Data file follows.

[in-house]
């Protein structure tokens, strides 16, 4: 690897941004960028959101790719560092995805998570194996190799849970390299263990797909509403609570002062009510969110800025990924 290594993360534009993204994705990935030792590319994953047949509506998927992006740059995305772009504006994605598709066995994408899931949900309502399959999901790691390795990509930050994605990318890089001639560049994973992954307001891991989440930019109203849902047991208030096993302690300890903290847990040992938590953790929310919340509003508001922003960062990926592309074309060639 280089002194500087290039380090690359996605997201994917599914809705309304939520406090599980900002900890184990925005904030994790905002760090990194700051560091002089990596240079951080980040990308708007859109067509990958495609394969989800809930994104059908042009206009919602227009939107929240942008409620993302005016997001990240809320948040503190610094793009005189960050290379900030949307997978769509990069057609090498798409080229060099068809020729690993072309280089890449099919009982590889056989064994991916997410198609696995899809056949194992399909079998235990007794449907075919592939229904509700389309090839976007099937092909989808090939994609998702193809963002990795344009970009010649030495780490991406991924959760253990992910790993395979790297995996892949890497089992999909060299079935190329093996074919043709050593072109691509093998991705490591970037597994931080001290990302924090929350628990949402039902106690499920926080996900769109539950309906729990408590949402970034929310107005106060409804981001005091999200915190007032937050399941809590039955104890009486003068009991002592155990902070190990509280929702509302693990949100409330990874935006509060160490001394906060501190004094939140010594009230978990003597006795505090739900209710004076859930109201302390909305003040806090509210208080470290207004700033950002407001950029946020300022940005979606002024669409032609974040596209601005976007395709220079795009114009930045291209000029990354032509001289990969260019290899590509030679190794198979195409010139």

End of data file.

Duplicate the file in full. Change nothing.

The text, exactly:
[in-house]
């Protein structure tokens, strides 16, 4: 690897941004960028959101790719560092995805998570194996190799849970390299263990797909509403609570002062009510969110800025990924 290594993360534009993204994705990935030792590319994953047949509506998927992006740059995305772009504006994605598709066995994408899931949900309502399959999901790691390795990509930050994605990318890089001639560049994973992954307001891991989440930019109203849902047991208030096993302690300890903290847990040992938590953790929310919340509003508001922003960062990926592309074309060639 280089002194500087290039380090690359996605997201994917599914809705309304939520406090599980900002900890184990925005904030994790905002760090990194700051560091002089990596240079951080980040990308708007859109067509990958495609394969989800809930994104059908042009206009919602227009939107929240942008409620993302005016997001990240809320948040503190610094793009005189960050290379900030949307997978769509990069057609090498798409080229060099068809020729690993072309280089890449099919009982590889056989064994991916997410198609696995899809056949194992399909079998235990007794449907075919592939229904509700389309090839976007099937092909989808090939994609998702193809963002990795344009970009010649030495780490991406991924959760253990992910790993395979790297995996892949890497089992999909060299079935190329093996074919043709050593072109691509093998991705490591970037597994931080001290990302924090929350628990949402039902106690499920926080996900769109539950309906729990408590949402970034929310107005106060409804981001005091999200915190007032937050399941809590039955104890009486003068009991002592155990902070190990509280929702509302693990949100409330990874935006509060160490001394906060501190004094939140010594009230978990003597006795505090739900209710004076859930109201302390909305003040806090509210208080470290207004700033950002407001950029946020300022940005979606002024669409032609974040596209601005976007395709220079795009114009930045291209000029990354032509001289990969260019290899590509030679190794198979195409010139």